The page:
Complications and Risks
All Procedures have potential complications and risks. These can be divided into general complications and those specific to each procedure. The latter are listed in the FAQs below.
General complications include:
- Wound complications - bleeding, bruising, collections under the skin of blood (haematoma), pus (abscess), serous fluid (seroma), infection, wound breakdown, suture extrusion, sensory loss;
- Aesthetic complications - poor scars, stretched scars, raised scars (keloid or hypertrophic), contour irregularities, need for revisional procedure;
- Anaesthetic complications
Is it possible to combine a body lift with other procedures?
It is possible to perform a body lift with multiple other procedures. These may include breast surgery (augmentation, reduction and lift/mastopexy). The advantage of combining these procedures is that it leads to a complete transformation of the appearance of the anterior part of the torso. There may also be significant cost advantage to the patients by combining procedures.
What are the potential costs involved?
Dr Belt’s fee, an assistant’s fee, theatre fee, day bed and price of overnight accommodation, specialist anaesthetist fee and the cost of two support garments.
Our fees attract rebates from Medicare and Health Funds, please contact Dr Belt’s rooms for a specific quote.
What are the potential risks?
These can be broken down into those general risks for any procedure and those specific to the procedure.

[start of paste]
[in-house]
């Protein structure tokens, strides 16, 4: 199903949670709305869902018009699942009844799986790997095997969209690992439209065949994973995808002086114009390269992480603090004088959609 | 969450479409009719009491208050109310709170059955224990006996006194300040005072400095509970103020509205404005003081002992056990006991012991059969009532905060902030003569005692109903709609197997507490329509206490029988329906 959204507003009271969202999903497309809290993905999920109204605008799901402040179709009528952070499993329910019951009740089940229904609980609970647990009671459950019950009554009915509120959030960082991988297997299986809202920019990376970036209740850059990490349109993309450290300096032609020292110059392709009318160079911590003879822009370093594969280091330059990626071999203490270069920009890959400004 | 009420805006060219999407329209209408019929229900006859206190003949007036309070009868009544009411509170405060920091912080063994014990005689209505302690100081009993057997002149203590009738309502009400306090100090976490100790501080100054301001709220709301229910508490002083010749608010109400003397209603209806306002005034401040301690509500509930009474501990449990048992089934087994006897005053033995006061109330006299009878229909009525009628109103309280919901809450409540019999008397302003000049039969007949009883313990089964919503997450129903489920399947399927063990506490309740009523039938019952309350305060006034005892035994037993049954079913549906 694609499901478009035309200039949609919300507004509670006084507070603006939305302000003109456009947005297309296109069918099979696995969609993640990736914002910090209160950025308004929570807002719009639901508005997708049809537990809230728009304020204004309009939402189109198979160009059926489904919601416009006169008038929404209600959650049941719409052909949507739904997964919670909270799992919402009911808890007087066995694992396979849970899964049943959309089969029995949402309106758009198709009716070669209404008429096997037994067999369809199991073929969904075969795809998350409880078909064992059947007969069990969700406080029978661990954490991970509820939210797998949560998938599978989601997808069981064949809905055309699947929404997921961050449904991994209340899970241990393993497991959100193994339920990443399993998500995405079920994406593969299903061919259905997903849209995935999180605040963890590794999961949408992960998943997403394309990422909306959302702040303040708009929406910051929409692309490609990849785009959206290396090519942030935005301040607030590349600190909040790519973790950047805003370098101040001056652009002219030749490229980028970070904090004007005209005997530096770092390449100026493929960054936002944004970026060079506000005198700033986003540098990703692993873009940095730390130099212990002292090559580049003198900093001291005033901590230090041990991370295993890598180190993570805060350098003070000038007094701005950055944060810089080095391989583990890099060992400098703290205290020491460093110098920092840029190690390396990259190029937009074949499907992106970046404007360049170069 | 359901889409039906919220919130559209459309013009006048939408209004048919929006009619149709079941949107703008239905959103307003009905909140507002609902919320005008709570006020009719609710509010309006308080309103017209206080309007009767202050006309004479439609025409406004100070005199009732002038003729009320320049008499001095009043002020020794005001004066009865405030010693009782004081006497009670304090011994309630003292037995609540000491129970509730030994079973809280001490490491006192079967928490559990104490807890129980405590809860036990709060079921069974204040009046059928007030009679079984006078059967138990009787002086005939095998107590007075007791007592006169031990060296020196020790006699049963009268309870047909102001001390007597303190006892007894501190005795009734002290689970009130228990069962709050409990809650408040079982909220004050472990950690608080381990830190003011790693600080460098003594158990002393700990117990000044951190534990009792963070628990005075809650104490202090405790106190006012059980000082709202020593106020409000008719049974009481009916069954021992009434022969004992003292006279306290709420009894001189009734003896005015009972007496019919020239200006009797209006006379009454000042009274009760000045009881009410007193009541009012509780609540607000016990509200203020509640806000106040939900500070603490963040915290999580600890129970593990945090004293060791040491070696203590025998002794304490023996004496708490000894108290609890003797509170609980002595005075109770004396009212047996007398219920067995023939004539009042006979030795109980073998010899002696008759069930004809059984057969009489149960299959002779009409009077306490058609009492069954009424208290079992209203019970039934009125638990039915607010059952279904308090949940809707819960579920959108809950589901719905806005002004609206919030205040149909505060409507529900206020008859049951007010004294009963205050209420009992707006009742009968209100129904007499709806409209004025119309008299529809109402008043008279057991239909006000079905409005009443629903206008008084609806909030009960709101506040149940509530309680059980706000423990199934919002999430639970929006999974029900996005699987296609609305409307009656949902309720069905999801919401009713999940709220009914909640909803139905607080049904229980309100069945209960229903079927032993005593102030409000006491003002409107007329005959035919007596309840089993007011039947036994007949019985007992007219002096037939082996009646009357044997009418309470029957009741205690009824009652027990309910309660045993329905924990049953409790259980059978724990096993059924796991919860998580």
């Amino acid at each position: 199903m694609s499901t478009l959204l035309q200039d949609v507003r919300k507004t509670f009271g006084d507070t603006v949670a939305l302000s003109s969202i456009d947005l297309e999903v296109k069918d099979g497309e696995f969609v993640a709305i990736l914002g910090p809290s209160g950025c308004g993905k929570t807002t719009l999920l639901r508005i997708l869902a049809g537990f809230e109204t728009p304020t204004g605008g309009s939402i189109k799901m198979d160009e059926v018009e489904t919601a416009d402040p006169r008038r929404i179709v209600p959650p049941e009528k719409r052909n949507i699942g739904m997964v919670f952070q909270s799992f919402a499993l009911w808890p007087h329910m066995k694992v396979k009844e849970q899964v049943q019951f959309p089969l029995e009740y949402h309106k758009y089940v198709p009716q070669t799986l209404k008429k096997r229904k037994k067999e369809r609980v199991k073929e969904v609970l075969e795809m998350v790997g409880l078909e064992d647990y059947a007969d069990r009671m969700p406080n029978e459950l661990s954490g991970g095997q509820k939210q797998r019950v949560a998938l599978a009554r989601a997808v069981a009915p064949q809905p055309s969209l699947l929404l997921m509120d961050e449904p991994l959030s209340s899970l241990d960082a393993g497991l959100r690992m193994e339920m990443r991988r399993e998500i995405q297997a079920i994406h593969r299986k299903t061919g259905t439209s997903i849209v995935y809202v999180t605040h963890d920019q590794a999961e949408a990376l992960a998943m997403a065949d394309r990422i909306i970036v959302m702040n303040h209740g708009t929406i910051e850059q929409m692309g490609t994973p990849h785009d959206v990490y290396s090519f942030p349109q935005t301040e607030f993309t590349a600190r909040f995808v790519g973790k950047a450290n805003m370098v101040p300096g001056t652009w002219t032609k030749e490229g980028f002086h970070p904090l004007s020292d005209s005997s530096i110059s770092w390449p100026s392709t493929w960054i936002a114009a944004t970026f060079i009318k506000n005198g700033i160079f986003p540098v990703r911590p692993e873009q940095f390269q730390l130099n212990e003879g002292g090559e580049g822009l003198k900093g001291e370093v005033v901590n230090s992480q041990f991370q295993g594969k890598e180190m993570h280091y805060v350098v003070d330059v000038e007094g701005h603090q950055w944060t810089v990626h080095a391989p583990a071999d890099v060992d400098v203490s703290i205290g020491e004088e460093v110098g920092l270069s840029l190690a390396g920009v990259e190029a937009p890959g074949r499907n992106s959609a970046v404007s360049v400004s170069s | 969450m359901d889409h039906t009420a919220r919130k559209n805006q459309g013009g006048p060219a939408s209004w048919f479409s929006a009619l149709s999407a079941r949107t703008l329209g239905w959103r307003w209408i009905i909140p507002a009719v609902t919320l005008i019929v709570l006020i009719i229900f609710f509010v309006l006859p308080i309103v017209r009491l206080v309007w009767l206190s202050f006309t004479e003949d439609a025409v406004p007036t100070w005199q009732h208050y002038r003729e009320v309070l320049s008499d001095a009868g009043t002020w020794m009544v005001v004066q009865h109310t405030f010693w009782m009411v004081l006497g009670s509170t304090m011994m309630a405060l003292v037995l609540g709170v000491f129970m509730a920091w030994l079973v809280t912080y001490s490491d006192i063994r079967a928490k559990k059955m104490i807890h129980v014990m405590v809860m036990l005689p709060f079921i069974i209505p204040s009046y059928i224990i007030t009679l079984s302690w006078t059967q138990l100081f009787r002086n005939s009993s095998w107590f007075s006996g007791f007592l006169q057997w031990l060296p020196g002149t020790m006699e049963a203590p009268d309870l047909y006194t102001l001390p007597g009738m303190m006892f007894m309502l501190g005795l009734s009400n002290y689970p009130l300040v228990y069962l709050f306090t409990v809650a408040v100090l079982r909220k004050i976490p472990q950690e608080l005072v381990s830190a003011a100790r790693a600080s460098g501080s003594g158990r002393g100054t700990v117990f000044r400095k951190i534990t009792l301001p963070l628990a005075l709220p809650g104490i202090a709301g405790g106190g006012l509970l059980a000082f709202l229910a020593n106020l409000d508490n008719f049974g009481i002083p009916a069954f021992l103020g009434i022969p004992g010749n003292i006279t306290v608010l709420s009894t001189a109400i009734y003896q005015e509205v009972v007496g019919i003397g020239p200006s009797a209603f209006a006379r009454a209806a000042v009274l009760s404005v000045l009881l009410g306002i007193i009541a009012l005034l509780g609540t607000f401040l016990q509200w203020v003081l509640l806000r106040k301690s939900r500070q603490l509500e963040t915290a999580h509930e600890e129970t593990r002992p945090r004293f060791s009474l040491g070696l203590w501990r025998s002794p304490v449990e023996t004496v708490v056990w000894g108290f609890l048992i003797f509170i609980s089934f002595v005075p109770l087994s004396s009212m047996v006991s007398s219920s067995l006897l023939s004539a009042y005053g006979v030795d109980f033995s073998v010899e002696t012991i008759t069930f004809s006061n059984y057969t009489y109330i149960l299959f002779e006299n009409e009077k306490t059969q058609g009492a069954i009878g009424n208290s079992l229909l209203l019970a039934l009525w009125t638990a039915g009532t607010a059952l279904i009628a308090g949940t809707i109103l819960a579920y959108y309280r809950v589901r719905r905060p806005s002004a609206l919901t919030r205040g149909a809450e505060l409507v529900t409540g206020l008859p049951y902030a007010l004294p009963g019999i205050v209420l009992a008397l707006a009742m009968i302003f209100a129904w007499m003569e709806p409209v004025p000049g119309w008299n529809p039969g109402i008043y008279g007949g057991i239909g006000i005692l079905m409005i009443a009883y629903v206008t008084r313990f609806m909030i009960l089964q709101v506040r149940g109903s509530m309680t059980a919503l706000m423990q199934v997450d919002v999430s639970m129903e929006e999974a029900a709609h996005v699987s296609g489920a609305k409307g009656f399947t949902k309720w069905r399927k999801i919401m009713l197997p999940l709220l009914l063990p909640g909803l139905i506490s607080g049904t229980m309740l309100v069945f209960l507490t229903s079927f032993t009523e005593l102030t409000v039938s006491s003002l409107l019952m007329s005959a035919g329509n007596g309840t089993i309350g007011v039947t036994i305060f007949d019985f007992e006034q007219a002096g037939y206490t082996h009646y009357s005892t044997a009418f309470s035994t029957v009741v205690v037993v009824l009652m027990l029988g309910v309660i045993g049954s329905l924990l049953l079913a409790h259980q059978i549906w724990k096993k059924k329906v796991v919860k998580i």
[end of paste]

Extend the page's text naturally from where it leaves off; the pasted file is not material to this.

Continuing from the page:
Specific risks include asymmetry both in scars, umbilicus and the skin contour, loss of fat and skin (necrosis), wound breakdown, collections of fluid underneath the skin including serum (seroma), blood (haematoma), pus (abcess), damage to the deeper underlying intra abdominal organs and permanent numbness of the lower abdominal skin.
Smoking will significantly increase the risk of these complications as does obesity.
It is important that a patient’s health is maximised before surgery to minimise these risks. This includes ceasing smoking at least three months before the surgery. In addition, if one can obtain the ideal weight prior to surgery then the benefit of the operation is maximised. Subsequent alterations in body weight including gain and reduction may reduce the long terms effects of the abdominoplasty.
General risks include bruising, swelling, bleeding, wound infections, anaesthetic related problems and problems related to abnormal scarring (hypertrophic, keloid & stretched scar).
It is possible to perform liposuction to the flanks “love handle’ area as this area is not directly involved with the surgery and does not increase the operative risks.
What happens after the surgery?
This surgery is usually performed as an inpatient and patients can be expected to stay at least one night in hospital. Drains will be inserted into the wounds which exit below the wound through the midline of the abdomen just above the mons area or from the sides of the wounds. These may stay in for a number of days after surgery if the drainage is excessive.
Most patients have the drains removed 3-5 days after the surgery. You will be expected to wear a support garment around the abdomen for a period of six weeks. You will be seen daily whilst an inpatient then at regular intervals usually for a period of 12 months.
What type of anaesthetic is used?
Dr Belt will only perform this surgery under the control of a General Anaesthetic administered by a specialist anaesthetist.